This is the sixth attempt to bring the Charles Dickens novel to the screen (previously filmed in 1911, 1917, 1922, 1925, 1935). It's the long-told story of a frivolous young lawyer who spends most of his time drinking. But he meets the woman of his dreams, and, eventually, awakened to
responsibility in aiding victims of the French Revolution, gives his life for her in the ultimate sacrifice. Christopher Lee, who would go on to countless other roles as a heartless villain, is excellent as the amoral Marquis St. Evremonde. Of interest to those who yearn for historical--and
literary--accuracy in films is the fact that this version of the classic was the first to be produced in Britain, with location scenes for the French Revolution sequences shot in Bourges and Valencay. This version strives for the careful attention to detail that mark the best BBC-produced literary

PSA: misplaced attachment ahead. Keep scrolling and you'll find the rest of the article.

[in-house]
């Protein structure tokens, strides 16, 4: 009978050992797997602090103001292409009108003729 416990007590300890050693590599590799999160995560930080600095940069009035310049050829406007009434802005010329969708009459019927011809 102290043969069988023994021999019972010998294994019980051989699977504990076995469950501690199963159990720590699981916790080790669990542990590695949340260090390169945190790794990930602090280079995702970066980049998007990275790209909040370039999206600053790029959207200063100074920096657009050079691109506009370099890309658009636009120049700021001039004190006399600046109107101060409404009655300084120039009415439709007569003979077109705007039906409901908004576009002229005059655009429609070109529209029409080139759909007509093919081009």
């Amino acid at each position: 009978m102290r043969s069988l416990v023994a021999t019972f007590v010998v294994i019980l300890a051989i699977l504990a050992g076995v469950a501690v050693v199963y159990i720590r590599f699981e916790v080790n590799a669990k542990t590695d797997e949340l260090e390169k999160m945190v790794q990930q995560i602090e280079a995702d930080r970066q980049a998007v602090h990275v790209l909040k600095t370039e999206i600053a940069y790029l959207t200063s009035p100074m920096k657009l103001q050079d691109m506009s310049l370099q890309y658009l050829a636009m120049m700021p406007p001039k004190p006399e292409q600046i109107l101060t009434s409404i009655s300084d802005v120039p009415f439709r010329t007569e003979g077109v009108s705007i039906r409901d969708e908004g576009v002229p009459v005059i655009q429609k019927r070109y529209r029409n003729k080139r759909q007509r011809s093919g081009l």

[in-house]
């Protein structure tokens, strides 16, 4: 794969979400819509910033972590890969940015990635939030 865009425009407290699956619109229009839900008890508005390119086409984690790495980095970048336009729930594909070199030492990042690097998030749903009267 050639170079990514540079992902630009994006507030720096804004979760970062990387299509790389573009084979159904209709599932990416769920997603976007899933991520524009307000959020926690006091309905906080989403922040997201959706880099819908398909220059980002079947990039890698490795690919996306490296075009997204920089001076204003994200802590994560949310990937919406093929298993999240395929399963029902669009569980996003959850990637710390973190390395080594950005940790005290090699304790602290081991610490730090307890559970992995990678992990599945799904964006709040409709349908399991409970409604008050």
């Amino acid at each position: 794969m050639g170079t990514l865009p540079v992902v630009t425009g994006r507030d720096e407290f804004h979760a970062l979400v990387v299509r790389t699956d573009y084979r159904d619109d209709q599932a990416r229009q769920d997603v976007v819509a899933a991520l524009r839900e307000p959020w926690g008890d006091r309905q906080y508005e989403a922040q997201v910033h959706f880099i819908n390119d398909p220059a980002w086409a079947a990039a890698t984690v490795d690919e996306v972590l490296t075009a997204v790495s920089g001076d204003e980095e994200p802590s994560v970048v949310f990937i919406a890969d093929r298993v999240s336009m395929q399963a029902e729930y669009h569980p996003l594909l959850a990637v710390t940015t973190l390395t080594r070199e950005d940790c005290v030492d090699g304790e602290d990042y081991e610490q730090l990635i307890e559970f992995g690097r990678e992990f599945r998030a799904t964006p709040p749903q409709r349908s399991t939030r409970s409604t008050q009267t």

translations today. In addition, the subtlity of Bogarde's performance lends an entirely different quality to the pivotal role of Sydney Carton. Unlike Ronald Colman's misty-eyed nobility as he approaches the guillotine in the 1935 version, Bogarde faces his death as the inevitable result of his
devotion to a cause that is larger than life itself. Perhaps this is not as melodramatic as the Hollywood version, but, to some, it is infinitely more satisfying.
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